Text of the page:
health centers in Vermont. Today, with
over 60 locations in all 14 counties, these community
health centers provide vital health care services
to 155,000 Vermonters, about one in four
people in our state.
Our health centers treat children and adults,
regardless of a family’s ability to pay. Community
health centers see patients with private insurance,
Medicare, Medicaid, or no insurance at all. They
provide primary care, dental care, mental health
services and the lowest cost prescription drugs in
In the very rural areas of our state, health centers
like Little Rivers Health Care and Northern
Counties Health Care are particularly important,
as they might provide the only doctor for many
miles. In areas like Springfield and Randolph,
health centers are partnering with local hospitals
to find better ways to care for patients. In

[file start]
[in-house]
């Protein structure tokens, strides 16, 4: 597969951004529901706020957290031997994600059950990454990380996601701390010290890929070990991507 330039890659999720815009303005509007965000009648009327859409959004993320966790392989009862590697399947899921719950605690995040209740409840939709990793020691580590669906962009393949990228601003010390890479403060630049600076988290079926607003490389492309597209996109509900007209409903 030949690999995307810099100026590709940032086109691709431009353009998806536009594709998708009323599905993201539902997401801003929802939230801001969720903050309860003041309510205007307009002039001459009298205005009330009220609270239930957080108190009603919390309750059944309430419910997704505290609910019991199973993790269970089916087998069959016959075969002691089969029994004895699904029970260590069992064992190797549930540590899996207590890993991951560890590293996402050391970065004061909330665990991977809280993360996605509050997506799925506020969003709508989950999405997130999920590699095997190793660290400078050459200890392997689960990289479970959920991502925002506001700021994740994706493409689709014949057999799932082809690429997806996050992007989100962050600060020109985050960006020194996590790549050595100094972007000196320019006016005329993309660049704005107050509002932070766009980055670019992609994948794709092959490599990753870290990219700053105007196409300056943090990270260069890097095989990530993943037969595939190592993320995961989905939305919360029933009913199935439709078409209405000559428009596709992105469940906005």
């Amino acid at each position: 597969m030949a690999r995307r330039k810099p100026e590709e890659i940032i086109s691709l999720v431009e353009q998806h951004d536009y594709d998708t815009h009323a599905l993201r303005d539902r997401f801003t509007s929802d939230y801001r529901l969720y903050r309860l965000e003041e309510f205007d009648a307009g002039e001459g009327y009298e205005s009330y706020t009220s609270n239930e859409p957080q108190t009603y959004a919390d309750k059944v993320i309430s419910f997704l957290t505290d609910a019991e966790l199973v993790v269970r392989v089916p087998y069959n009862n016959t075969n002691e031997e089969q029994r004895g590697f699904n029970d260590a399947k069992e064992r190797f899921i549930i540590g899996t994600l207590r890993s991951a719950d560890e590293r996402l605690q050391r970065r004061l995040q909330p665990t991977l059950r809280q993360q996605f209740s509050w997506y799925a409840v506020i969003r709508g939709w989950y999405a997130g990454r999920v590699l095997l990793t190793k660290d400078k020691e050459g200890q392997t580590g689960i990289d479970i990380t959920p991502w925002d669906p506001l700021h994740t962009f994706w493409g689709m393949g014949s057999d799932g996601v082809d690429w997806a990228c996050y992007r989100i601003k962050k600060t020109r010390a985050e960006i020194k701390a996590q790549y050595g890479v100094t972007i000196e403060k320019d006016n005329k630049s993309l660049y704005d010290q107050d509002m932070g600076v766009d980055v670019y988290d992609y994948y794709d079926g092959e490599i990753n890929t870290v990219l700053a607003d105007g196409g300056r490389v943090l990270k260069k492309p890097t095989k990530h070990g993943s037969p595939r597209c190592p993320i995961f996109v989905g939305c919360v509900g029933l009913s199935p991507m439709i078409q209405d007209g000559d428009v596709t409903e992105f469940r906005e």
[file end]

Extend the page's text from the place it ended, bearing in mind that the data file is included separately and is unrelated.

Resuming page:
Burlington, the Community Health Centers of
Burlington has gone to great length to provide culturally
appropriate care to the many New
Americans they treat. Each of our community
health centers is unique, doing what is best to care
for the Vermonters they serve.
Federally Qualified Health Centers not only provide
care where it’s needed, they do it in a costeffective
way and can be economic engines in their
communities. When compared to other providers,
community health centers save, on average,
$2,371 per Medicaid patient and up to $1,210 per
Medicare patient. In one year, they generated more
than $24 billion in savings to the entire national
health care system. And, because community
health centers help people maintain and improve
their health and wellness by focusing on reasonably
priced primary care, they also help people
avoid bankruptcy because of unaffordable medical
In addition, community health centers create
jobs and are a boon to local economies in communities
that are often struggling. Nationally, nearly
190,000 people are employed by a community
health center and they generate more than $45 billion
in total economic activity. Here in Vermont,
community health centers have provided more